I want you to think about the following for a while before you take any action. Have a good long think and try to remember similar occasions in your own training. That is exactly what I did and it helped me to improve tremendously.
How many times have you looked at what people are doing and thought to yourself “we do that” or “that’s in our system as well”. Many times at seminars when teaching a lock for example, attendees have come up to me and said “we do this lock in our system”.
My usual reply is “Good, you should be, let me see what you are doing with it”. Then I look at what they are doing and yes they are doing the same lock but it ain’t the same effect!
It may look the same, but it ain’t! By utilizing the principles of leverage, body mechanics, fulcrums, bases and pressure points, then locks can be made much more effective. To an onlooker it may look the same, but to the person being locked, it is completely different!
Let’s take a look at a reverse punch for example. Most systems are almost identical in terms of delivery of this straightforward punch. The vast majority of MA’s punching in very much the same way. Again, to the onlooker, they all look the same and in the main, they feel the same on impact.
Then, hold the pad for someone like Peter Consterdine or Peter Holmes or indeed any of my National / International Coaches. The impact is completely different! Again, it may look the same, but it ain’t! Peter Holmes literally punched straight through an ethafoam pad on 3 separate occasions. For those of you that have trained with these pads, you know how impactive that punch must have been! Peter, in fact punched through one pad whilst we were making our waveform video a few years ago.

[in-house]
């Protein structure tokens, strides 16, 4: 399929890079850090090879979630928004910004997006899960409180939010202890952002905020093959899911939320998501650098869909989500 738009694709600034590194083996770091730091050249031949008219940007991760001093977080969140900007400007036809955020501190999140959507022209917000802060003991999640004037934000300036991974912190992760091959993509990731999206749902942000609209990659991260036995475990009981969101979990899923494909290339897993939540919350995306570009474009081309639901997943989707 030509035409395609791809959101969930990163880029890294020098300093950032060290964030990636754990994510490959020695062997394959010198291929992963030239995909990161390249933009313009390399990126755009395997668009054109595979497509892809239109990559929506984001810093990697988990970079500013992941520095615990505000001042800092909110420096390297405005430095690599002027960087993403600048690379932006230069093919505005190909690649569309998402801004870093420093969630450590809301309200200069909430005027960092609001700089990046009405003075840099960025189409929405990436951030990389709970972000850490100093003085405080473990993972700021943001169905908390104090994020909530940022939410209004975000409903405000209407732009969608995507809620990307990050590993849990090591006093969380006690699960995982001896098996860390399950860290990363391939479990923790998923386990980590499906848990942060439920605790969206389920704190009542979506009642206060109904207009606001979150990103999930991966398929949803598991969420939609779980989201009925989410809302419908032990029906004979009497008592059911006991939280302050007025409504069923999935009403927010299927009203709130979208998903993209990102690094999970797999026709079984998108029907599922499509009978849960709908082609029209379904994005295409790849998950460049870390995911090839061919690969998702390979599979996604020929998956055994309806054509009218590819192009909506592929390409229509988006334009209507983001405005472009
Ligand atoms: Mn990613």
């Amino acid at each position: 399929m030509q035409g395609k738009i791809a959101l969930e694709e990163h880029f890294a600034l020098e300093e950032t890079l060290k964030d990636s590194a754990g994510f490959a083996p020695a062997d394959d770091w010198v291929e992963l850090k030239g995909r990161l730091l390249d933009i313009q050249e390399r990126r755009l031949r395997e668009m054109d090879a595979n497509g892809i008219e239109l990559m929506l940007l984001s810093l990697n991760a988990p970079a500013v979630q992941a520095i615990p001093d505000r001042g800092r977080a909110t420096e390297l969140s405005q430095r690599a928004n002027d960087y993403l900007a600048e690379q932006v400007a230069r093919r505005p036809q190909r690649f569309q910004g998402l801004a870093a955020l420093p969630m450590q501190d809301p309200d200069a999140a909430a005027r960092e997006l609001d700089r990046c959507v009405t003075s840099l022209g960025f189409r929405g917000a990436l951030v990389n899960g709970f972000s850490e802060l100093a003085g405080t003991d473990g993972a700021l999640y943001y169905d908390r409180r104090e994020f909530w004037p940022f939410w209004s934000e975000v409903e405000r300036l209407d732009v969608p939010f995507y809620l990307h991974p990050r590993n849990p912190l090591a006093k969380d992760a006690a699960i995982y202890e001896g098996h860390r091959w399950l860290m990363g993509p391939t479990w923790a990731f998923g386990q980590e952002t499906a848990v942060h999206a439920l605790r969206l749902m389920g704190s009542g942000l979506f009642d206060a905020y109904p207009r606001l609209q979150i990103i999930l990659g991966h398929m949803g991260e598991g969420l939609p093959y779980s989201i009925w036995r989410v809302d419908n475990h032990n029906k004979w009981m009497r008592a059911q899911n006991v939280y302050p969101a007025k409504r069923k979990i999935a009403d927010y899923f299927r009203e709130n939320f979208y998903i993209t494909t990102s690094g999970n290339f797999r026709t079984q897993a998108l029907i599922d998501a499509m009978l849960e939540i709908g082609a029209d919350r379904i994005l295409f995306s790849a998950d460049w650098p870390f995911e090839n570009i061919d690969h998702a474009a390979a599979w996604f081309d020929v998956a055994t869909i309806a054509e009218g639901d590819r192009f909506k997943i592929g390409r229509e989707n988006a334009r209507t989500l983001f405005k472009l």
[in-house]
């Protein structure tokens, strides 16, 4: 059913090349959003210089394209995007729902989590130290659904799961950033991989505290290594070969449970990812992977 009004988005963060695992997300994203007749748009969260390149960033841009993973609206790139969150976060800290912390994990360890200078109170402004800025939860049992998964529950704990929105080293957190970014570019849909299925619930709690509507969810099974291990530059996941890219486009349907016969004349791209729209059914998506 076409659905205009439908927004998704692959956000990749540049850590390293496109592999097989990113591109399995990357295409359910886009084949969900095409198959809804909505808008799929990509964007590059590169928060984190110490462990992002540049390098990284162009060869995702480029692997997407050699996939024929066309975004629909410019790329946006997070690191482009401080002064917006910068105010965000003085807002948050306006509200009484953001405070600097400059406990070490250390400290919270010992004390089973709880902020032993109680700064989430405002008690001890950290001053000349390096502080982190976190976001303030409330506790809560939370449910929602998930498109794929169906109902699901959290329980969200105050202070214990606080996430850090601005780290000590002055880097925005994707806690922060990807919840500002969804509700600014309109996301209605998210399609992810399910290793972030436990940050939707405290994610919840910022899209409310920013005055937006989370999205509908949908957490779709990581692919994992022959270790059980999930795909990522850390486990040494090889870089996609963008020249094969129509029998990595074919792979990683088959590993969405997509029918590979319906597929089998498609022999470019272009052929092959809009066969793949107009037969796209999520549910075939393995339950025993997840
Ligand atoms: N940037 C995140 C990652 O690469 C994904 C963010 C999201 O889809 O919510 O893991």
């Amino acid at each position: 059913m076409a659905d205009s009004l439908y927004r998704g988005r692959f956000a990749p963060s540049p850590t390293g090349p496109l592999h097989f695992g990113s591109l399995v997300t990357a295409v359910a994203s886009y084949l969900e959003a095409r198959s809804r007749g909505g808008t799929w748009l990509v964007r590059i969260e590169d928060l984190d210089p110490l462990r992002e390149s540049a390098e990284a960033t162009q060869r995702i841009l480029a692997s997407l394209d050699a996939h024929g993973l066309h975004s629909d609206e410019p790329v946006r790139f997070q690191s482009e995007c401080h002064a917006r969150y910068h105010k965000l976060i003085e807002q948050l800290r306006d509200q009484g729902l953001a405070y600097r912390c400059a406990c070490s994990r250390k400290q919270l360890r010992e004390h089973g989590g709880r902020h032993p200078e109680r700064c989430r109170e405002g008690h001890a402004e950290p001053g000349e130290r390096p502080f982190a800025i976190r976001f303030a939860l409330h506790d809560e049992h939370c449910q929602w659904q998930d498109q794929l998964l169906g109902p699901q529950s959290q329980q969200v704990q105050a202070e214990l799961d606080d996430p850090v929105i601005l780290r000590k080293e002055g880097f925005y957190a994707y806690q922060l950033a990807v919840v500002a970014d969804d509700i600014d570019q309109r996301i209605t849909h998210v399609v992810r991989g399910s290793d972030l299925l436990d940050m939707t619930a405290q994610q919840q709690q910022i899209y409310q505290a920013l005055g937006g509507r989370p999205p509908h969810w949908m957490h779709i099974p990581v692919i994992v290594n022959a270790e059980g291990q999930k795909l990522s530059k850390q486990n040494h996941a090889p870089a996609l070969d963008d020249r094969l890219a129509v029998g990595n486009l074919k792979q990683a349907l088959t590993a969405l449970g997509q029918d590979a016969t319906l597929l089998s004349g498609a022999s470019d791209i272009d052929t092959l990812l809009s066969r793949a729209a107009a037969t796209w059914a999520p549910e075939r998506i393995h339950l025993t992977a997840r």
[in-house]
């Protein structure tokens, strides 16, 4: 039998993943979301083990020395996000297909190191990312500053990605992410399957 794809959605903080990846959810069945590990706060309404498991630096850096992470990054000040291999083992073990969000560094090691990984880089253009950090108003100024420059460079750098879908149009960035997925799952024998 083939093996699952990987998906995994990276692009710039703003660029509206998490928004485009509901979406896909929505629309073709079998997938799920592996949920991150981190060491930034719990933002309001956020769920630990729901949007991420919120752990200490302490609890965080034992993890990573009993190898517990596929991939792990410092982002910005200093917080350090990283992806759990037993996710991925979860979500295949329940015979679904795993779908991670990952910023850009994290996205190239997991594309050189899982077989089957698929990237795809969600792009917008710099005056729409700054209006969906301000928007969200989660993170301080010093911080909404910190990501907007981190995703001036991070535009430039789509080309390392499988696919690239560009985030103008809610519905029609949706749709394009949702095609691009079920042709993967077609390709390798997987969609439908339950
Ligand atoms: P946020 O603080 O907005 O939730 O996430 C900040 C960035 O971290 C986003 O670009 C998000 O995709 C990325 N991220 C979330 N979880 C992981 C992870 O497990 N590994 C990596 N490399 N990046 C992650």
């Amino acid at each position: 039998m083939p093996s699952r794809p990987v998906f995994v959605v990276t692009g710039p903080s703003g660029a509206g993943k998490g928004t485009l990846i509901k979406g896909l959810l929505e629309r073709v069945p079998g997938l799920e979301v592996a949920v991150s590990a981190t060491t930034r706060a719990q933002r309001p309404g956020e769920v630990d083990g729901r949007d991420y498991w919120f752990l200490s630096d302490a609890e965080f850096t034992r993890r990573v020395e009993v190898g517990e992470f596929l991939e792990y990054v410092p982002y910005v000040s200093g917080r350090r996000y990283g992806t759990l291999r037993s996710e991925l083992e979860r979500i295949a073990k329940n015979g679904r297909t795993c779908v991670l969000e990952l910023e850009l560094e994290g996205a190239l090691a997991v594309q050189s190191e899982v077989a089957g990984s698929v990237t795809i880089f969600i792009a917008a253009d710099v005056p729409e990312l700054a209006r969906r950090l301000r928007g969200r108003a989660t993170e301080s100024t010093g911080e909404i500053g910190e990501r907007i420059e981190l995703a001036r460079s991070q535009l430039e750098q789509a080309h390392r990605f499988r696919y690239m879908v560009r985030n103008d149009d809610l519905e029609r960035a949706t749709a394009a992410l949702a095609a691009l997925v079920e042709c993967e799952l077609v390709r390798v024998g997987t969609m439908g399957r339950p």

These same impactive effects are found in other techniques, such as a slap, Hammerfist, low roundhouse, hook, uppercut and headbutt. Why is it, that these techniques look the same as a mainstream MA technique, but they feel so different?
This is not to say that all MA’s who study Karate, TKD, WC etc can’t hit hard or kick hard, of course some guys out there hit very hard indeed. The real problem, lies in the incorrect use of body mechanics / dynamics / physics. The vast majority of TMA’s are taught to strike in a manner that does not make the best use of their potential.
There, I put that as politically correct as I could possibly think of! It is this simple, if you do not move your body correctly, then you will lose power and impact. It might look like what someone else is doing, but it will not feel like it!
It is at this point in a discussion, that many MA’s start reeling off names of people in their art that can hit hard and are real tough etc. My usual retort is “So what, have they taught you and your training colleagues to be as good?” “ Have they shown you the difference between what they are doing and what you are doing? Or was it another, train harder, train harder command?”
The important point I am making here is that it is vitally important that you are taught how to generate power correctly in a strike. It is vitally important that you are taught how to apply locks correctly. It is vitally important that you are taught how to unbalance your opponent properly, making that throw or takedown extremely easy.